Bennie travels to Buenos Aires to find his long-missing older brother, a once-promising writer who is now a remnant of his former self. Bennie's discovery of his brother's near-finished play might hold the answer to understanding their shared past and renewing their bond.
Francis Ford Coppola
This version of Dracula is closely based on Bram Stoker's classic novel of the same name. A young lawyer (Jonathan Harker) is assigned to a gloomy village in the mists of eastern Europe. He is captured and imprisoned by the undead vampire Dracula, who travels to London, inspired by a photograph of Harker's betrothed, Mina Murray. In Britain, Dracula begins a reign of seduction and terror, draining the life from Mina's closest friend, Lucy Westenra. Lucy's friends gather together to try to drive Dracula away. Written by
During preproduction of the movie, director Francis Ford Coppola came up with the idea that when in the presence of a being such as a vampire, the laws of physics don't work correctly. This is why shadows often seem to act independently of the figure casting them, why rats can run along a ceiling upside-down and why liquid drips up instead of down. See more »
When Lucy is sleeping and Arthur is guarding her, Dracula appears at the window and Arthur looks up and sees him. Just before he looks up, a female voice can be heard off-screen saying "Now" to cue him to look up. (Note: This has been corrected for the 2007 DVD release.) See more »
It is called "Bram Stoker's Dracula." The title is deceiving.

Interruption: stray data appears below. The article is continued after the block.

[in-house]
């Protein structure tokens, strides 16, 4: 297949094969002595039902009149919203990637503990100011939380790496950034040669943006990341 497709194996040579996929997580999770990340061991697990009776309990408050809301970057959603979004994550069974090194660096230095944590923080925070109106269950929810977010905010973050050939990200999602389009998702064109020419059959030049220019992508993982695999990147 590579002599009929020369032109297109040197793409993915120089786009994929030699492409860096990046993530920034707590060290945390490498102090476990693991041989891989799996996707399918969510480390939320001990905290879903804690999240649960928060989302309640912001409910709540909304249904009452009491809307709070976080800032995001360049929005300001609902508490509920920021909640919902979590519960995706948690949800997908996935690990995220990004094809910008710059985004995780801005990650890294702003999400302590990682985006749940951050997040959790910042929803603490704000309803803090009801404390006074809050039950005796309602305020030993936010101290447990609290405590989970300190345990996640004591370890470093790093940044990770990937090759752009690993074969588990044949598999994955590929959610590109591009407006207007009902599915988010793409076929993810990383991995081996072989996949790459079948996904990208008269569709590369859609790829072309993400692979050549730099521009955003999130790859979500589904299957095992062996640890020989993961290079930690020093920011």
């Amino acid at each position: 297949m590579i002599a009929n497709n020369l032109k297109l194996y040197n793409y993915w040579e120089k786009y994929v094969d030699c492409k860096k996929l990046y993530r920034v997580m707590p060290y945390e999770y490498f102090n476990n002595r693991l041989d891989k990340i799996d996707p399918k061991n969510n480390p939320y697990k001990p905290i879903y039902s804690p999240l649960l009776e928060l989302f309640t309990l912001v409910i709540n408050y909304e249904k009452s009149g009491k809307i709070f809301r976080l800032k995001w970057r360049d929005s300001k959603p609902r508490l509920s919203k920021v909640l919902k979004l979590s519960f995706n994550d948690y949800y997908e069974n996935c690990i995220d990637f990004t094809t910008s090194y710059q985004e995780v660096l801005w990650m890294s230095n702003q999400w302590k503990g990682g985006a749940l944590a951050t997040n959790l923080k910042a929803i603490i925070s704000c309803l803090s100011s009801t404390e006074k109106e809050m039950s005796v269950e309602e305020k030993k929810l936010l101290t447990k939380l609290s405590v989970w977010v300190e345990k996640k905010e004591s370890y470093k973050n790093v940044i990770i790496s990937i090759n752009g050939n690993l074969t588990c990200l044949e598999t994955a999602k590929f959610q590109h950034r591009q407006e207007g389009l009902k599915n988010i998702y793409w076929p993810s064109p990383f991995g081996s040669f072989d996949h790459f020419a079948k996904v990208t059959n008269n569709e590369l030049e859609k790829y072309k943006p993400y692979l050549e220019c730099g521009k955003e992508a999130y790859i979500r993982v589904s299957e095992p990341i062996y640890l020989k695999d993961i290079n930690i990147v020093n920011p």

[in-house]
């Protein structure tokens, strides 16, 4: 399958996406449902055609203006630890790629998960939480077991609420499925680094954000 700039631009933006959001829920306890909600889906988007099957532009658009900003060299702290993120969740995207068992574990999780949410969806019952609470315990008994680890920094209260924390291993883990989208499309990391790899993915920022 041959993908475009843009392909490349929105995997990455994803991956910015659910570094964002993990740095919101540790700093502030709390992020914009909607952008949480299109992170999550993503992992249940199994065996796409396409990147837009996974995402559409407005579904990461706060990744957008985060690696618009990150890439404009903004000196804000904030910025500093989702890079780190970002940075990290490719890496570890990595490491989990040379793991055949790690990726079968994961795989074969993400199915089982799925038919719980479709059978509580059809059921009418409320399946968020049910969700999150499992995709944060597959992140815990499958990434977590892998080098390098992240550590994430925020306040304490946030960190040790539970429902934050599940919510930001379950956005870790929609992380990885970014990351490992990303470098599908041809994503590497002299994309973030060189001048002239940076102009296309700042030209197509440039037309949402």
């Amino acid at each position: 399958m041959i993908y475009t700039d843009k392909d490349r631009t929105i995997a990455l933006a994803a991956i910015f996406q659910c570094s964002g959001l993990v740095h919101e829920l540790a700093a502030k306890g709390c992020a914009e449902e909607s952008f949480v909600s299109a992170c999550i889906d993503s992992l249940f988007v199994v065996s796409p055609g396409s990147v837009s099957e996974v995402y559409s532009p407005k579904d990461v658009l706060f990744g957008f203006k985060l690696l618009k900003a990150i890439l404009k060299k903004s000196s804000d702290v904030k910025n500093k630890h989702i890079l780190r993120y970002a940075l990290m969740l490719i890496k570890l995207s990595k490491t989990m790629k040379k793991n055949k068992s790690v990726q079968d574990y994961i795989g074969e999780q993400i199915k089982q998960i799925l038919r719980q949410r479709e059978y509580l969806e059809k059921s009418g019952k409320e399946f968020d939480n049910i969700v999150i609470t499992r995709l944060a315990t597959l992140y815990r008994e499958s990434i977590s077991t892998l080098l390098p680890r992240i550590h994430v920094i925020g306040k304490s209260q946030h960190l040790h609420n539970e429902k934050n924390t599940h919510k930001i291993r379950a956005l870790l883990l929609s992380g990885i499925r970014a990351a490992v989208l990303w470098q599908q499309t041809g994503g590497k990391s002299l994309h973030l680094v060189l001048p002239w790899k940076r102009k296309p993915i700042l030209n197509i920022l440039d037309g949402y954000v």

This film is an incoherent mess, to put it rather bluntly.
The effects, which look beautiful, only take away from the story-- you forget that this is a vampire movie and you are left with an impression that it is a special effects promo. And for crying out loud, what is with that tagline "Love Never Dies?" This film has taken a classic story and mutated it into a romance. Granted, there were huge romantic elements in the original Dracula-- the gothic horror classics such as it and Frankenstein flowed elegantly like poetry, and romance was used. But this film has taken something that Bram Stoker never intended and made it the key focus: Mina is now a riencarnation of a lover who Dracula lost while still Vlad the Impaler, and the whole film is basically an endless trek as they find each other and rediscover their lost love. OOOOKAY!
As far as events in the book goes, it is pretty accurate, but that's not the point. The point is, they completely changed the focus on some kind of unnesseccary love story. If Coppola had made the film an accurate account of the legend, it would have worked great. If he had changed the title from "Bram Stoker's", I might have liked it a little better (Even though the endless effects, as I have mentioned, made it mind-numbing and incoherent). Instead, it is only boring, tedious, and an insult to everything Bram Stoker hoped to accomplish. Poor Mr. Stoker....If he knew such trash like this would come out of his work, I'm sure he would have never written it.
If you want to see a good Dracula film, watch the Klause Kinski version of Nosferatu. It certainly isn't faithful to the novel, but at least it doesn't PRETEND to be, like this sorry excuse for a Dracula epic does.
I would give this film a negative two hundred on a scale of one to ten, if not for Anthony Hopkin's brilliant performance as Van Helsing. Truly, he's the only brillaint thing about it.
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